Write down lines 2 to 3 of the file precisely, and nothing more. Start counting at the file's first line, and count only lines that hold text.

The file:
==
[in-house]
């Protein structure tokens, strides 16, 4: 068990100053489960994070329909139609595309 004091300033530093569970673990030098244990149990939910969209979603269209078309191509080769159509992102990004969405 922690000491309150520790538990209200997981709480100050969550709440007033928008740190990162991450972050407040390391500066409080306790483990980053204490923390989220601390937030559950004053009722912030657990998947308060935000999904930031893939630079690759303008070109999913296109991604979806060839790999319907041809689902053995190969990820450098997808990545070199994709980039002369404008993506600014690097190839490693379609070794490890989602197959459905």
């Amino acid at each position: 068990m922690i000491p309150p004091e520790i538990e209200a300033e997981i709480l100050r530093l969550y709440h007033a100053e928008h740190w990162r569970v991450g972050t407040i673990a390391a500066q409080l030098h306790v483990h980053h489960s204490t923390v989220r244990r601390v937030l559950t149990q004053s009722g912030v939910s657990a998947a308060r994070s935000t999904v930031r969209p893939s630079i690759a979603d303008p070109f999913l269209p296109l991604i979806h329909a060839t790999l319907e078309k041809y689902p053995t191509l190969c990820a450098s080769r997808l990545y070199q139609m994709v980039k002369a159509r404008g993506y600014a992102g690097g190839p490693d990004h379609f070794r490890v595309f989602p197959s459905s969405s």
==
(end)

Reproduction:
């Protein structure tokens, strides 16, 4: 068990100053489960994070329909139609595309 004091300033530093569970673990030098244990149990939910969209979603269209078309191509080769159509992102990004969405 922690000491309150520790538990209200997981709480100050969550709440007033928008740190990162991450972050407040390391500066409080306790483990980053204490923390989220601390937030559950004053009722912030657990998947308060935000999904930031893939630079690759303008070109999913296109991604979806060839790999319907041809689902053995190969990820450098997808990545070199994709980039002369404008993506600014690097190839490693379609070794490890989602197959459905």
């Amino acid at each position: 068990m922690i000491p309150p004091e520790i538990e209200a300033e997981i709480l100050r530093l969550y709440h007033a100053e928008h740190w990162r569970v991450g972050t407040i673990a390391a500066q409080l030098h306790v483990h980053h489960s204490t923390v989220r244990r601390v937030l559950t149990q004053s009722g912030v939910s657990a998947a308060r994070s935000t999904v930031r969209p893939s630079i690759a979603d303008p070109f999913l269209p296109l991604i979806h329909a060839t790999l319907e078309k041809y689902p053995t191509l190969c990820a450098s080769r997808l990545y070199q139609m994709v980039k002369a159509r404008g993506y600014a992102g690097g190839p490693d990004h379609f070794r490890v595309f989602p197959s459905s969405s």